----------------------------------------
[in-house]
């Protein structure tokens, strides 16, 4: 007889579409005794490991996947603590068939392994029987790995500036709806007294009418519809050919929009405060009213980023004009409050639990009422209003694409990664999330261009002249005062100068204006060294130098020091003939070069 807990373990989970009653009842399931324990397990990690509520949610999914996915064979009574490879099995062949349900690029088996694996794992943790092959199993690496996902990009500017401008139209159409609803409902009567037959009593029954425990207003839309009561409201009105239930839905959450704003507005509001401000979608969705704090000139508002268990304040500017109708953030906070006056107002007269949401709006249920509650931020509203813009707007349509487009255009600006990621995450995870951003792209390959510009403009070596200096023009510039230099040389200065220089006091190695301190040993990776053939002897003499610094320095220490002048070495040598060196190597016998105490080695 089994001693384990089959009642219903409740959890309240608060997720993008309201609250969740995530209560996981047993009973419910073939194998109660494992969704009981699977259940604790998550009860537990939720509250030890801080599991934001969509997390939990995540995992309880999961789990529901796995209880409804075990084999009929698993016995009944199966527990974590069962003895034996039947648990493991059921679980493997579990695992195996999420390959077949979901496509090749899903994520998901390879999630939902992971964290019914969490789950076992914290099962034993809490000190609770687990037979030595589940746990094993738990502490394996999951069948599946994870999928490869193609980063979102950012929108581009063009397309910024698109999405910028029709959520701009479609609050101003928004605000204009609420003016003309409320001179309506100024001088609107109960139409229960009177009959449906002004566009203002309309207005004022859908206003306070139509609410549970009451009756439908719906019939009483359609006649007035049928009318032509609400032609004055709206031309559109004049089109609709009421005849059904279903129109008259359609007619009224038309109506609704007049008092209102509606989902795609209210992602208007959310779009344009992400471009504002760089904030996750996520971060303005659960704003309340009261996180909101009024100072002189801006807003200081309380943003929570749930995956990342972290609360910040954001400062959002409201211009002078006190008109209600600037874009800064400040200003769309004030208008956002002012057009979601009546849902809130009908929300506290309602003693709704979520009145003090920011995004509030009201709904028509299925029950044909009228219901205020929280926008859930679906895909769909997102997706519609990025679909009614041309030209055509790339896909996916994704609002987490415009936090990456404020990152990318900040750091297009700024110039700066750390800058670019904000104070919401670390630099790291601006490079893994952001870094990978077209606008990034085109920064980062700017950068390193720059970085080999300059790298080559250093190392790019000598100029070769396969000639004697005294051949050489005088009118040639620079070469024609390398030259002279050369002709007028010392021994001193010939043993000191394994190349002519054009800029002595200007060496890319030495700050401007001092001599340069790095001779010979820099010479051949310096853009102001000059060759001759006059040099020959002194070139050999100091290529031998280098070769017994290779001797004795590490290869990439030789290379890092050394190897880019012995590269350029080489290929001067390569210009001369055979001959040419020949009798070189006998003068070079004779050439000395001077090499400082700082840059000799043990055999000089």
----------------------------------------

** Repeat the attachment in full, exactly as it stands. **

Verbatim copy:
[in-house]
């Protein structure tokens, strides 16, 4: 007889579409005794490991996947603590068939392994029987790995500036709806007294009418519809050919929009405060009213980023004009409050639990009422209003694409990664999330261009002249005062100068204006060294130098020091003939070069 807990373990989970009653009842399931324990397990990690509520949610999914996915064979009574490879099995062949349900690029088996694996794992943790092959199993690496996902990009500017401008139209159409609803409902009567037959009593029954425990207003839309009561409201009105239930839905959450704003507005509001401000979608969705704090000139508002268990304040500017109708953030906070006056107002007269949401709006249920509650931020509203813009707007349509487009255009600006990621995450995870951003792209390959510009403009070596200096023009510039230099040389200065220089006091190695301190040993990776053939002897003499610094320095220490002048070495040598060196190597016998105490080695 089994001693384990089959009642219903409740959890309240608060997720993008309201609250969740995530209560996981047993009973419910073939194998109660494992969704009981699977259940604790998550009860537990939720509250030890801080599991934001969509997390939990995540995992309880999961789990529901796995209880409804075990084999009929698993016995009944199966527990974590069962003895034996039947648990493991059921679980493997579990695992195996999420390959077949979901496509090749899903994520998901390879999630939902992971964290019914969490789950076992914290099962034993809490000190609770687990037979030595589940746990094993738990502490394996999951069948599946994870999928490869193609980063979102950012929108581009063009397309910024698109999405910028029709959520701009479609609050101003928004605000204009609420003016003309409320001179309506100024001088609107109960139409229960009177009959449906002004566009203002309309207005004022859908206003306070139509609410549970009451009756439908719906019939009483359609006649007035049928009318032509609400032609004055709206031309559109004049089109609709009421005849059904279903129109008259359609007619009224038309109506609704007049008092209102509606989902795609209210992602208007959310779009344009992400471009504002760089904030996750996520971060303005659960704003309340009261996180909101009024100072002189801006807003200081309380943003929570749930995956990342972290609360910040954001400062959002409201211009002078006190008109209600600037874009800064400040200003769309004030208008956002002012057009979601009546849902809130009908929300506290309602003693709704979520009145003090920011995004509030009201709904028509299925029950044909009228219901205020929280926008859930679906895909769909997102997706519609990025679909009614041309030209055509790339896909996916994704609002987490415009936090990456404020990152990318900040750091297009700024110039700066750390800058670019904000104070919401670390630099790291601006490079893994952001870094990978077209606008990034085109920064980062700017950068390193720059970085080999300059790298080559250093190392790019000598100029070769396969000639004697005294051949050489005088009118040639620079070469024609390398030259002279050369002709007028010392021994001193010939043993000191394994190349002519054009800029002595200007060496890319030495700050401007001092001599340069790095001779010979820099010479051949310096853009102001000059060759001759006059040099020959002194070139050999100091290529031998280098070769017994290779001797004795590490290869990439030789290379890092050394190897880019012995590269350029080489290929001067390569210009001369055979001959040419020949009798070189006998003068070079004779050439000395001077090499400082700082840059000799043990055999000089």